How Do You Tell the Difference Between a Male and Female Pea Puffer?
It can be a little tricky, but males tend to have deeper coloration with a stripe or dot on their belly. Their bodies are slimmer and more aggressive. Females have a yellow belly and are plumper.
Pea Puffers Will Need a Heater
They do well in stable, tropical temperatures from 74 to 82degF, so if your room temperature is below this range or tends to fluctuate a lot, you need an aquarium heater. For more information on what size heater is right for you, read our full article here.
People have maintained tanks at pH levels between 6.5 and 8.4. The ideal pH range is between 7.2 and 7.5, but it is better to aim for stability than a certain number. Because they’re not the fastest swimmers, you should also use a gentle filter with a slower flow rate.
What do Pea Puffers eat?
These hardcore carnivores are best fed on a diet of frozen foods (like frozen bloodworms and brine shrimp) and live foods (like little pest snails or blackworms). They typically will not take dry foods, but we’ve had good luck with Hikari Vibra Bites because they look and even move like bloodworms as they’re sinking.
Pea puffers, unlike larger pufferfish, don’t need to be fed hard, crunchy foods in order to reduce their growing teeth. If you are unable to get hold of live snails it is not an issue. You should ensure they are fed a wide range of frozen foods to ensure they receive all the nutrients they need to live a long, healthy life.
Frozen worms are a favorite food of pea puffers. But, you can offer them a wide variety of foods to ensure that they get a balanced diet.
Are Pea Puffers able to live with other fish?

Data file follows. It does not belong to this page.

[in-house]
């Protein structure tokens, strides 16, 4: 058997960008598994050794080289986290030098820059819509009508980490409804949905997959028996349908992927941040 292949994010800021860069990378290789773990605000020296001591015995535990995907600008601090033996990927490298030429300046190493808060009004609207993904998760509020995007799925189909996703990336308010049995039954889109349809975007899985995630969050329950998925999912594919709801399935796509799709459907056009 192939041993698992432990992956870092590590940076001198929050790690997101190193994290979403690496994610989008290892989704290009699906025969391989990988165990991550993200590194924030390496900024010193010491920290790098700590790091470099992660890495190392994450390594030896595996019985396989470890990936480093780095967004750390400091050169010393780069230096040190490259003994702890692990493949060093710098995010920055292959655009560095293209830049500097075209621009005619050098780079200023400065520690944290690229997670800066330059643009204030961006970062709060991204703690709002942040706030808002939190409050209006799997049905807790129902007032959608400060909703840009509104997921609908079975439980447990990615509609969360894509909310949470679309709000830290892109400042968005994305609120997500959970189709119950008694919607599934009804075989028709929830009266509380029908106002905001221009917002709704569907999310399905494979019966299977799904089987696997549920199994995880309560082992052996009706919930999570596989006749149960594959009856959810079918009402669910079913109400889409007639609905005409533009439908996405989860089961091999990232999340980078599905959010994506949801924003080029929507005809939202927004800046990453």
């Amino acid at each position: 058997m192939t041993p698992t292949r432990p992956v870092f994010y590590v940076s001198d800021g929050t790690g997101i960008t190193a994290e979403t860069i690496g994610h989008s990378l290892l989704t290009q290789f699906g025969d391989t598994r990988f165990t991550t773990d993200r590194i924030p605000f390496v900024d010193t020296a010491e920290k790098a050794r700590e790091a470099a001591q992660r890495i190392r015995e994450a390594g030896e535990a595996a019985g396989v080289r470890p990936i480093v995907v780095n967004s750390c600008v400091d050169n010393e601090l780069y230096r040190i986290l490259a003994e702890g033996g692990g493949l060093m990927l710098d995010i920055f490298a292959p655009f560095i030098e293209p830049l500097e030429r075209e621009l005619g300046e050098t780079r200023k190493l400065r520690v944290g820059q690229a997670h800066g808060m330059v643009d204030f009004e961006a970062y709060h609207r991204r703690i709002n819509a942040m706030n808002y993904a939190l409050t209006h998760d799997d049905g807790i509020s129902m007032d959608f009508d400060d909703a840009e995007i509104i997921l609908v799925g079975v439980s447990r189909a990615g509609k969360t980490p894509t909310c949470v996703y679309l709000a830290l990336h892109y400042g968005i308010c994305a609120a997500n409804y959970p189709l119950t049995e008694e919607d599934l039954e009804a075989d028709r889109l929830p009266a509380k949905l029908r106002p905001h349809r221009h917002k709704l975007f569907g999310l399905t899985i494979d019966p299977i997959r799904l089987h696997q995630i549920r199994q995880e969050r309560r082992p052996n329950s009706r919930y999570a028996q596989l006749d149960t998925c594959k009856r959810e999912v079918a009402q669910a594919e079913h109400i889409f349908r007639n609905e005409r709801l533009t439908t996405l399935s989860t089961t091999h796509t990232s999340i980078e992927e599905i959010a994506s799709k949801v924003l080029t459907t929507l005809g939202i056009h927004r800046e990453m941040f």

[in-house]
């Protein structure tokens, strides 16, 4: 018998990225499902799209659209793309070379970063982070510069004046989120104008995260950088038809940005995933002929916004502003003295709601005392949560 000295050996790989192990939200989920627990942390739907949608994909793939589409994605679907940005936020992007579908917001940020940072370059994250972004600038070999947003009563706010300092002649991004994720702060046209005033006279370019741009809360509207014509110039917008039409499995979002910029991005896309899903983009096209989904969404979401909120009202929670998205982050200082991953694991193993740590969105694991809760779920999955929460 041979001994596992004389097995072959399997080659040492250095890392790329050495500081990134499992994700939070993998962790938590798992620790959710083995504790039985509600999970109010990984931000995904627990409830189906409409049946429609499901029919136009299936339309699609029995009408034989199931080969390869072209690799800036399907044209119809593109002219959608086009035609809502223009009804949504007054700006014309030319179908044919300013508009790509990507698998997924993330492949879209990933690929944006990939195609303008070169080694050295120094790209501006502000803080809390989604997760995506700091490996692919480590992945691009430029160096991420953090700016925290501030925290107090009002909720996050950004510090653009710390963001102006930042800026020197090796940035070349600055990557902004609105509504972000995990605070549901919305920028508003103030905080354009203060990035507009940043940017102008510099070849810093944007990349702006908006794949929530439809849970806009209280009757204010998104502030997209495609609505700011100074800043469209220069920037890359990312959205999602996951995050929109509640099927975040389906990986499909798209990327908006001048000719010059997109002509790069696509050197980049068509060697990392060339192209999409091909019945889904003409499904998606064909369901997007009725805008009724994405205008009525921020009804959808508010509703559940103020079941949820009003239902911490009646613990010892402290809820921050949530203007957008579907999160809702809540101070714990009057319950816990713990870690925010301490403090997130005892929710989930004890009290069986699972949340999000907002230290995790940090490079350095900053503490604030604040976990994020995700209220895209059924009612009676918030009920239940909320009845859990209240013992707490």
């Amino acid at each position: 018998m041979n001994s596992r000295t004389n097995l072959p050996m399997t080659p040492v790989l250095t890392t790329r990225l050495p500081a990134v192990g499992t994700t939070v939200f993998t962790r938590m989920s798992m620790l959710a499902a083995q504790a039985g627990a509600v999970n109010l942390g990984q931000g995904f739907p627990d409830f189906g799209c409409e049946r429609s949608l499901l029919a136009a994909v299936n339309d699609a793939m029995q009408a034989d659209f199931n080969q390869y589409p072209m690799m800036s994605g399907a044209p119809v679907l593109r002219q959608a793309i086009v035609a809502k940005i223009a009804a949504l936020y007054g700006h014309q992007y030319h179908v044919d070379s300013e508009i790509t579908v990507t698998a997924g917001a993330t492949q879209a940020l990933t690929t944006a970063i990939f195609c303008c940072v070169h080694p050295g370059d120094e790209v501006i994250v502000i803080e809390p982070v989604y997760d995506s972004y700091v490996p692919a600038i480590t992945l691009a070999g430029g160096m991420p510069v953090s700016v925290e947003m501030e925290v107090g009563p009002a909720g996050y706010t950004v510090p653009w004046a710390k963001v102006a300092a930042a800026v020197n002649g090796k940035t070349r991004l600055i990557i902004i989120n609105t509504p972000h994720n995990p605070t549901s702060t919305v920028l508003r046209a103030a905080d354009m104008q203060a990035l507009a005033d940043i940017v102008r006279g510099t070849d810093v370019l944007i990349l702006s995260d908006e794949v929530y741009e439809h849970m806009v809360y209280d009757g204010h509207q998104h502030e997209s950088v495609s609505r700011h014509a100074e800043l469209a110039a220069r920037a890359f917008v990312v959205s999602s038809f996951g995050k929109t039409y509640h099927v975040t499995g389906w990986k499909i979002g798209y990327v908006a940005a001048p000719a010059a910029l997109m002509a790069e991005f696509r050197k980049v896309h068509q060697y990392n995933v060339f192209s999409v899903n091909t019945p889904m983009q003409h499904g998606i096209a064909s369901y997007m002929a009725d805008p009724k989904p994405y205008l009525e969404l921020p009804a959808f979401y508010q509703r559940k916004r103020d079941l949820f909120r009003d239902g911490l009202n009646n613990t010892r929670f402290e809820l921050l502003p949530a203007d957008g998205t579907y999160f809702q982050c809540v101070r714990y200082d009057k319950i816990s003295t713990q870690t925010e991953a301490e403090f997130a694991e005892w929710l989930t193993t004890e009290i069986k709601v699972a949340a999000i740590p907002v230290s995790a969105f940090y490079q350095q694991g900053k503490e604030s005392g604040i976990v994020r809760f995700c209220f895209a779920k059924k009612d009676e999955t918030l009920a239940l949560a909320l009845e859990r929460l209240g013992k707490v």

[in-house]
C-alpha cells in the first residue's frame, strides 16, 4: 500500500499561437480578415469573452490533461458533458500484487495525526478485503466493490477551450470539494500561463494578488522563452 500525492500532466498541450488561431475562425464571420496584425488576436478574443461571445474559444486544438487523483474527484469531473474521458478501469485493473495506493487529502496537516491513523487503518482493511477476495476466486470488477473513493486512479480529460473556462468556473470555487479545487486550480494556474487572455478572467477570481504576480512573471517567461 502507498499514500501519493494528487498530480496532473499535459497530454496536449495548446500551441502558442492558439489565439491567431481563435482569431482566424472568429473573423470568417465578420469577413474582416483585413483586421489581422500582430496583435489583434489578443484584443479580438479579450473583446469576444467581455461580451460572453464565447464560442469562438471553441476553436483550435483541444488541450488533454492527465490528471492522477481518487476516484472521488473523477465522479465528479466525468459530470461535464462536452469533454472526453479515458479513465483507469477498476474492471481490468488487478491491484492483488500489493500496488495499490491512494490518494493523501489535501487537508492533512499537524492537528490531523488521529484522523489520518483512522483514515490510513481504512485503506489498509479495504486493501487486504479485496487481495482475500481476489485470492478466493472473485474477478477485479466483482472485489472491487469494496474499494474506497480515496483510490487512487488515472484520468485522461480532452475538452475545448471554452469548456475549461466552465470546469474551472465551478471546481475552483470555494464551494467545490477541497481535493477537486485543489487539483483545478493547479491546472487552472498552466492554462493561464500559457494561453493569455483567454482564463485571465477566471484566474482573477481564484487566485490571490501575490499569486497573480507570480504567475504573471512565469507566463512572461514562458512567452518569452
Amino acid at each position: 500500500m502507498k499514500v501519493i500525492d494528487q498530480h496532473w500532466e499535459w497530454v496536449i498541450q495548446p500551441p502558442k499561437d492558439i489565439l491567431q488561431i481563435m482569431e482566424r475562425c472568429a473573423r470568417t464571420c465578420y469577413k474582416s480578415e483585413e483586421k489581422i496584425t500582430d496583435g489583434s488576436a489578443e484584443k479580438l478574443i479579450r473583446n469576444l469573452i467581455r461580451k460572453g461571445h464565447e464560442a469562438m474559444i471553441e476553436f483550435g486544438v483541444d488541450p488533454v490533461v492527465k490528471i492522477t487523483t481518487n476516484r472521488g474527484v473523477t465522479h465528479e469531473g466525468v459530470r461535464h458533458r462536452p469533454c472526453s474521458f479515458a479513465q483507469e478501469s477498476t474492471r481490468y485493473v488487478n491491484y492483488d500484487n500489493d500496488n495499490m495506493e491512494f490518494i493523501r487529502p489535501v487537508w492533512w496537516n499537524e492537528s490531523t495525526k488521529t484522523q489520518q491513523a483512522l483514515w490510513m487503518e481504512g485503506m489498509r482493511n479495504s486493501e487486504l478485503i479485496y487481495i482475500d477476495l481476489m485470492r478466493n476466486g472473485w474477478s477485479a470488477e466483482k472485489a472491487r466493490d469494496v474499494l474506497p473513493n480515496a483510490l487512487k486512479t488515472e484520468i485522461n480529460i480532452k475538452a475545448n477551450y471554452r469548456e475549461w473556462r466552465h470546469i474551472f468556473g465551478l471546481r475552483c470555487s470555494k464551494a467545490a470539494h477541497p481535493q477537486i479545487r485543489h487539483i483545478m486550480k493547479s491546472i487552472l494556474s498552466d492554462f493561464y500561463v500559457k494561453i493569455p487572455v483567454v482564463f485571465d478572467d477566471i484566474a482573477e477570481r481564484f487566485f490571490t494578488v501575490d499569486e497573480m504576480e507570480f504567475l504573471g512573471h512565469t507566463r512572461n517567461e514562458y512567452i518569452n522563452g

This is one of our most frequently asked questions about pea puffers. It’s not an easy question to answer. Some puffers can be a little timid, but most are pretty aggressive and territorial. It’s like having a dog who is prone to fighting. In most cases, your other pet or dog will be attacked. If they do, that’s great. However, it might not be worth the trouble of getting your dog a roommate if friendship is not possible.
Therefore, if you want to keep pea puffers, buy them with the expectation of keeping them in a species-only aquarium with no other tank mates. This means that you won’t be able to add any algae eaters or clean-up crew, so you’ll have to do more tank maintenance yourself. Pea puffers can be a little messy, especially if they don’t catch every bit of food that falls in the water, so it would be beneficial to use live aquarium plants to help consume the toxic waste compounds. It is best to have a tank that has low levels of algae and is densely planted. This will provide a safe environment for your helicopter fish to navigate.
Are Pea Puffers Good Pets?
This unusual species is more of a intermediate-level fish and we don’t recommend them for first-time fish keepers. Pea puffers have a unique diet and are not compatible with other fish in the community. Pea puffers are curious, can recognize their owners and can learn to recognize them. A pea puffer is a great water pet that will live on your desk or kitchen countertop.
Pea puffers are very curious fish with excellent eyesight, so you’ll often see them carefully examining everything in their aquarium.